PC manufacturers that expected to get their hands on the final version of Windows Vista yesterday will have to wait a couple more weeks for the OS, according to sources familiar with the Microsoft's plans.

The software giant originally targeted yesterday for Vista's RTM (release to manufacturing), but a last-minute bug that "took most of the Vista team by surprise" caused an unexpected delay, said Ethan Allen, a quality assurance lead at a Seattle high-tech company that tests its products for Vista.

Allen said the Vista team discovered the bug, which "would totally crash the system, requiring a complete reinstall", in Vista Build 5824 on 13 October. The team fixed the bug a week later in Vista Build 5840, he said, but it delayed the delivery of the OS to PC makers.

The team is now targeting a new date of 8 November, for Vista's release to manufacturing, Allen said. He also said that the business release of Vista, which Microsoft recently said is on track for release next month, "will barely make the end of November deadline".

Microsoft's US public relations firm disputed the claim that the business release would be delayed, and insisted the OS is still expected to be generally available in January 2007.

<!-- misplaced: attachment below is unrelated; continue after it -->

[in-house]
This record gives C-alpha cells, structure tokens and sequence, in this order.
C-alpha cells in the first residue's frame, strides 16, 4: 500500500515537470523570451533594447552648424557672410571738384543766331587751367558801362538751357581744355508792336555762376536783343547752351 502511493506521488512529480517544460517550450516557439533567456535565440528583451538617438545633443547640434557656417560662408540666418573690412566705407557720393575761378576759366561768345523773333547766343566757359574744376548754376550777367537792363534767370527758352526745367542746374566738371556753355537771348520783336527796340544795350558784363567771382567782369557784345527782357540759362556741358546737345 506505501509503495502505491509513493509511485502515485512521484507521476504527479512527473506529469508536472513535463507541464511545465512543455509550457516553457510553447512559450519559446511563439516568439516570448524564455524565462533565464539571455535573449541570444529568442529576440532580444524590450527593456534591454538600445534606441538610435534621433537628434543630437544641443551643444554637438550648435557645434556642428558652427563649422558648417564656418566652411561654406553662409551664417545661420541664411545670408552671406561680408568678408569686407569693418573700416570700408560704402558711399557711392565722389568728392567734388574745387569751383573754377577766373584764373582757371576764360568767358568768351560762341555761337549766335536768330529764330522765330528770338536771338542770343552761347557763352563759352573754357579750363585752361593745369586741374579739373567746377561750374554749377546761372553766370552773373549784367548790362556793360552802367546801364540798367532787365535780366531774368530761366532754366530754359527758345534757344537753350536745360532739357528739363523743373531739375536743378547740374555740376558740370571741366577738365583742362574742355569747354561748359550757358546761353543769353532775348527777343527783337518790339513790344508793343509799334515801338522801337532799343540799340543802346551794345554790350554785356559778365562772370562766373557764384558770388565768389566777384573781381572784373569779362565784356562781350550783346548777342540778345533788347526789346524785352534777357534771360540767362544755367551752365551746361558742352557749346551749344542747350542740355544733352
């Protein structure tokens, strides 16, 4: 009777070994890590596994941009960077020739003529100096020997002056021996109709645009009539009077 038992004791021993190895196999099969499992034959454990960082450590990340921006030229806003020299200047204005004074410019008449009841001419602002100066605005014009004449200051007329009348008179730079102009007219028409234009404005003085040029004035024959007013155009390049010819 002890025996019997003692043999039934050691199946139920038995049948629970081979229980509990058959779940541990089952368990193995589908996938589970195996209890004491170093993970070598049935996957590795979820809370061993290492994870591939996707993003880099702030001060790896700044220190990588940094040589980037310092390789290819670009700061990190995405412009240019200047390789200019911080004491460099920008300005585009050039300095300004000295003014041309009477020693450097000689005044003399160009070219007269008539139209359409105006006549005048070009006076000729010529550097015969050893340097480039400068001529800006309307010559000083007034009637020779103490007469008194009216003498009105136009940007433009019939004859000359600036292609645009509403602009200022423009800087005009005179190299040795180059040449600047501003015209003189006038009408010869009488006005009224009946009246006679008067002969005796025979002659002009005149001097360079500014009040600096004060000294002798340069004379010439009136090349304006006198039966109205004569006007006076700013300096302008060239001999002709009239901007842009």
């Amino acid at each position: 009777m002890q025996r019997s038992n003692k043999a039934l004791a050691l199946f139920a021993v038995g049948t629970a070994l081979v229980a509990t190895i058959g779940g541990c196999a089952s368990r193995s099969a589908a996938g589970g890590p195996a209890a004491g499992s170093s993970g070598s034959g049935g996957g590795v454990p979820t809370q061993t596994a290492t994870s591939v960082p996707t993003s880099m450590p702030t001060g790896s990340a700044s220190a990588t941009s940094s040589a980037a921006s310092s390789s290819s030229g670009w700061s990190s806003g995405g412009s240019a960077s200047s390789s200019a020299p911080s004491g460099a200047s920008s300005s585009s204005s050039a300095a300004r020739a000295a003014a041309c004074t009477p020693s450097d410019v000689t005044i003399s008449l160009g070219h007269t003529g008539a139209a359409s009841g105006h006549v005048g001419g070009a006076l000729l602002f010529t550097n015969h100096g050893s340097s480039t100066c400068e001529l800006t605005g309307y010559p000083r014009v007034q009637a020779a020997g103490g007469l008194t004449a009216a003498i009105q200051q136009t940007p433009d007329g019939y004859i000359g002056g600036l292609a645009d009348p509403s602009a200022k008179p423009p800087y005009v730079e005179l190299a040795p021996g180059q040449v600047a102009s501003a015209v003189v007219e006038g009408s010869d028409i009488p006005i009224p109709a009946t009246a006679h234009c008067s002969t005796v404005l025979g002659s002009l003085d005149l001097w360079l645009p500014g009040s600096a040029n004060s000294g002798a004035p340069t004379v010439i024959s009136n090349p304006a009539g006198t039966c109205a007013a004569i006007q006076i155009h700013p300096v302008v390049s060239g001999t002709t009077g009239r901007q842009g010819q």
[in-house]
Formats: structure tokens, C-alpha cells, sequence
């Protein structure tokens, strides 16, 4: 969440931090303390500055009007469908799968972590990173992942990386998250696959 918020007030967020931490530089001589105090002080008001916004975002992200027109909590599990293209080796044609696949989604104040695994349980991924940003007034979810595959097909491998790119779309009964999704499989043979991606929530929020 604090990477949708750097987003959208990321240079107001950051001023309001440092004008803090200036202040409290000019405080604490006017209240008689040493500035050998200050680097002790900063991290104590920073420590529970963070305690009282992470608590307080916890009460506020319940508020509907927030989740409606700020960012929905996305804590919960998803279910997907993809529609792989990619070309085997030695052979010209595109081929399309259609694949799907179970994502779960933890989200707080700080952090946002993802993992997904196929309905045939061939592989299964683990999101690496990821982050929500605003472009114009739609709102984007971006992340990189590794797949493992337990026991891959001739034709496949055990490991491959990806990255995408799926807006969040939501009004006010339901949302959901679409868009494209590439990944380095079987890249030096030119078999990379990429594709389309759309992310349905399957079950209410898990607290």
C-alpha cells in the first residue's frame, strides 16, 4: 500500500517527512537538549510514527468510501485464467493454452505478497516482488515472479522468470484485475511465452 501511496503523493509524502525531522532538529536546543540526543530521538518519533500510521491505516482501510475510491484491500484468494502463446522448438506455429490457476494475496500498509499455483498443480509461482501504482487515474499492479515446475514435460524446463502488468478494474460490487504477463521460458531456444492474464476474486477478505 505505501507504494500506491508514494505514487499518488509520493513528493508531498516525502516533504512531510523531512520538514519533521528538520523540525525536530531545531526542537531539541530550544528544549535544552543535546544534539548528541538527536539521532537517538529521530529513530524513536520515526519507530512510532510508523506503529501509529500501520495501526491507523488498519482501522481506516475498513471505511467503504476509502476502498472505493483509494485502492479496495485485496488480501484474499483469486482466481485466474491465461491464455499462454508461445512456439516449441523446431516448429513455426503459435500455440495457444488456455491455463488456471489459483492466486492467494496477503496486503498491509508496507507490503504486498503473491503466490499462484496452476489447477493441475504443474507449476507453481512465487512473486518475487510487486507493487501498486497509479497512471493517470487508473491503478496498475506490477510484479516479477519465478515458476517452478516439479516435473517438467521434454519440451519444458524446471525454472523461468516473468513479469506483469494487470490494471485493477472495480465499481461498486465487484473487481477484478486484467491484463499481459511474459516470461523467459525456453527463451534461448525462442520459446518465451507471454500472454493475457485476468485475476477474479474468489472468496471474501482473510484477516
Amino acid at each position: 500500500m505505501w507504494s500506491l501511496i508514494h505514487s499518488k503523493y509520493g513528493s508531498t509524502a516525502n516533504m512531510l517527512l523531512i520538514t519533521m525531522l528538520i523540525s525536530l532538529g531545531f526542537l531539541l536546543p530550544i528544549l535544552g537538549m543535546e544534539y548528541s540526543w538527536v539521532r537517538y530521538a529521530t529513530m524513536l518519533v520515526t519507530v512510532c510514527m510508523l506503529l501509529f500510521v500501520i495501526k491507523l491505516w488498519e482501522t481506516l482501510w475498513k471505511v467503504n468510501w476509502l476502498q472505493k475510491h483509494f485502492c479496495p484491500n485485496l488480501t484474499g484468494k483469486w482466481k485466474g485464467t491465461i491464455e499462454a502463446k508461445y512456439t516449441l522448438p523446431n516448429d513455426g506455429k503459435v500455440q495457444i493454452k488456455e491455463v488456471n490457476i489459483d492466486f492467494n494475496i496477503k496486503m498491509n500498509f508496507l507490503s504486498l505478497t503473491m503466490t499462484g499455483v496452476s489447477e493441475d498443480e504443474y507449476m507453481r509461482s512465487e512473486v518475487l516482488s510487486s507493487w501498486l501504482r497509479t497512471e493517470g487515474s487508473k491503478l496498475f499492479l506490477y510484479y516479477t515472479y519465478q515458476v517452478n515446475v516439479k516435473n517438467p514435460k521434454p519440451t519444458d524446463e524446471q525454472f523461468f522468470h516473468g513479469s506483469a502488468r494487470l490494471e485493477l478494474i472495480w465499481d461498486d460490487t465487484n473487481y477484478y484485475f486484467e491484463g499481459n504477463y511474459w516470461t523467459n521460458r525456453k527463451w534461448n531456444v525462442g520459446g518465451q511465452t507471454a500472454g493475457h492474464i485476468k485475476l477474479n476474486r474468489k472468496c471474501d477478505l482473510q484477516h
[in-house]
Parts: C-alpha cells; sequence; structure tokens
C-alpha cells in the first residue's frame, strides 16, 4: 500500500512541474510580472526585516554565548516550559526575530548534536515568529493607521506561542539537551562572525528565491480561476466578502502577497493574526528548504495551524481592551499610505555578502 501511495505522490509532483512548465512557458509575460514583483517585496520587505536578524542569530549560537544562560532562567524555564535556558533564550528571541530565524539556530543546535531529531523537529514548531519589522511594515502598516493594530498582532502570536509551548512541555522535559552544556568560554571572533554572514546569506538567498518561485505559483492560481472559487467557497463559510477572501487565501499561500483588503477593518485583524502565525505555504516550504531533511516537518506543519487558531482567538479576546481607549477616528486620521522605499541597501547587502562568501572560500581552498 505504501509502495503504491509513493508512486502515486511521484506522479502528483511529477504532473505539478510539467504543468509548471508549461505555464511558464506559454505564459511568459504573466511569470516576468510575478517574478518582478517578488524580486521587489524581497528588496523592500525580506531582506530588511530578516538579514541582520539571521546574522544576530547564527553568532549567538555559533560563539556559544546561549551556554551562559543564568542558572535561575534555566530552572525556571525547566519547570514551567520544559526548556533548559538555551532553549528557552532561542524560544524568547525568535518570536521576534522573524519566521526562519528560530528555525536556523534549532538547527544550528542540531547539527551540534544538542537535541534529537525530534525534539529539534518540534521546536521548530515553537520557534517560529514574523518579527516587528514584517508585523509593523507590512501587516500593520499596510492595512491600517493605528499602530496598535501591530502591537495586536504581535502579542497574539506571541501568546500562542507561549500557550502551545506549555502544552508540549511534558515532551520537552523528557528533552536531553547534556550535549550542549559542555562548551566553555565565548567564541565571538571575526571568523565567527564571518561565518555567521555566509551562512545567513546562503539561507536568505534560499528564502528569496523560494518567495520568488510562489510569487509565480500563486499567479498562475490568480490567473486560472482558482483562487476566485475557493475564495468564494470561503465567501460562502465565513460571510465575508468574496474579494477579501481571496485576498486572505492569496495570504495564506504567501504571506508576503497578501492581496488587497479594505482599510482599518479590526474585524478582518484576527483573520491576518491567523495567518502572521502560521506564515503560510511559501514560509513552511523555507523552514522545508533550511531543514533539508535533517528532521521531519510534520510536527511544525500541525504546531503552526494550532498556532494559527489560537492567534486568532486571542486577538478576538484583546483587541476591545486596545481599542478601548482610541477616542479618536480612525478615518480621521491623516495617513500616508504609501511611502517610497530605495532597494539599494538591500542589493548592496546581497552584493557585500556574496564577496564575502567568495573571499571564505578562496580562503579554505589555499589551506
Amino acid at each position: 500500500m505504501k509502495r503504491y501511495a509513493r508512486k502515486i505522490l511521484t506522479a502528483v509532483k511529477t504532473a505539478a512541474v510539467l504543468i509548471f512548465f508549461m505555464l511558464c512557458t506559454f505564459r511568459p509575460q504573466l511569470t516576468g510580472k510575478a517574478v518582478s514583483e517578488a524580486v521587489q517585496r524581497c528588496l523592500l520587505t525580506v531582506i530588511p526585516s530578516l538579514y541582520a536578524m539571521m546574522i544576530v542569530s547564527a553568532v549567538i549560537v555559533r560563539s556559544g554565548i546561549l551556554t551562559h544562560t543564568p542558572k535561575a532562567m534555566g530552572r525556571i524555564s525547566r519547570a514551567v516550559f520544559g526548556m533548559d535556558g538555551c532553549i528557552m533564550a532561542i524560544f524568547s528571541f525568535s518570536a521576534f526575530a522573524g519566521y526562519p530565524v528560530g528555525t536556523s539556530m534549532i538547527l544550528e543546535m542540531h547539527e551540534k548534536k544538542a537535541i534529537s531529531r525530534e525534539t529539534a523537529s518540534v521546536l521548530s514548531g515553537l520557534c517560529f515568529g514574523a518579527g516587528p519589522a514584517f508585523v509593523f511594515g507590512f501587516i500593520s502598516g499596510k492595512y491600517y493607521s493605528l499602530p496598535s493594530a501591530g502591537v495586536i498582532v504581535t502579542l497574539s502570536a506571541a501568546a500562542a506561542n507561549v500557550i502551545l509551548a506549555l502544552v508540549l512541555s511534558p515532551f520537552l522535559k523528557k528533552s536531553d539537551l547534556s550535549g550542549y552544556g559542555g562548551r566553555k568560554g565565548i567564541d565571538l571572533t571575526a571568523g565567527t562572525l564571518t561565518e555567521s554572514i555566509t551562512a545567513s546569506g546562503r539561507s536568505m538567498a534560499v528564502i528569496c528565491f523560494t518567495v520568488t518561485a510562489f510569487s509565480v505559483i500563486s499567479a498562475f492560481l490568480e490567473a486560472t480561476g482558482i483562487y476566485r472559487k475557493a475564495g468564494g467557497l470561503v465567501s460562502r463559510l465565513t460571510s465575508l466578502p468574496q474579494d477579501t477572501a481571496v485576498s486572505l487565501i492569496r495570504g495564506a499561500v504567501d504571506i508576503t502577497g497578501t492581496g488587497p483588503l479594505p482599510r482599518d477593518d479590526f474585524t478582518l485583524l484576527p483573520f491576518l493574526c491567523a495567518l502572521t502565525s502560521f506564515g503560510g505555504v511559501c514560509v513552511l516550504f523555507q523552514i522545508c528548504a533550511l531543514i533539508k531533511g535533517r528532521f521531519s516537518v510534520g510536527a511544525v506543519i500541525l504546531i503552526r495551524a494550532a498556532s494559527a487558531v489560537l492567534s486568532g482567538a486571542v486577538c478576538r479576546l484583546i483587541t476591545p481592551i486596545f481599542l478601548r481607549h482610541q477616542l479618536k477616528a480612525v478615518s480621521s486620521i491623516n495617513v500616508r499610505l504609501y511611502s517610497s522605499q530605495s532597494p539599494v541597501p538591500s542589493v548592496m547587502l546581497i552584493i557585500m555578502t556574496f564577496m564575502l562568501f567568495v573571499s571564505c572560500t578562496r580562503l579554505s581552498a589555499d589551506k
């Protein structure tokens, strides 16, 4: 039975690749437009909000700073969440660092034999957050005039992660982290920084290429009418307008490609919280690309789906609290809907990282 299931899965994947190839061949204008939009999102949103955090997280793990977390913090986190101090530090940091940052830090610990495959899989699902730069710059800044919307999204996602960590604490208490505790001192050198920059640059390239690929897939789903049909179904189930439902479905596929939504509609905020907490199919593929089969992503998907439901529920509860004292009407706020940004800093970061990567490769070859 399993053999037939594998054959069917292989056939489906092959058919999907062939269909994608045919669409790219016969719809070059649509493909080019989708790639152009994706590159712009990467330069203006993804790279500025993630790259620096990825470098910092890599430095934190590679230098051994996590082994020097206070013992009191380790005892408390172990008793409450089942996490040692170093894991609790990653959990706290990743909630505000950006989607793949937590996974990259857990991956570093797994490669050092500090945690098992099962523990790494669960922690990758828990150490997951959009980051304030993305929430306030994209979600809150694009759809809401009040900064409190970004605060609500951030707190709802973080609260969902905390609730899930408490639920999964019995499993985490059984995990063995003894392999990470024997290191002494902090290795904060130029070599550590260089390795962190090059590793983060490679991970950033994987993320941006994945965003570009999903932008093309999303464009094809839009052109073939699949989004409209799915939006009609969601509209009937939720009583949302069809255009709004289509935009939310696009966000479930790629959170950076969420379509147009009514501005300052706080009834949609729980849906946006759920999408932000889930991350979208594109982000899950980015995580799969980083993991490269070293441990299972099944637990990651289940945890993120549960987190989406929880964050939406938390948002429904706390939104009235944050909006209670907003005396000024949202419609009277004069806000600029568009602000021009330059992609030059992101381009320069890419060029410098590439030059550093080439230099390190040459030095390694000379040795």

Vista's RTM isn't the only thing for which Microsoft is keeping people waiting. Consumers concerned about the change in Windows client licensing that will allow them to transfer a Vista licence only once are still wondering what happens when they switch the motherboard and other components of computers. Some power users, who like to build their own computers from scratch and rebuild PCs frequently, have wondered whether they will have to purchase a Vista licence every time they do this.

Microsoft is in no hurry to give them an answer. A week after users first raised the issue, Microsoft declined to comment, according to a representative from its public relations firm.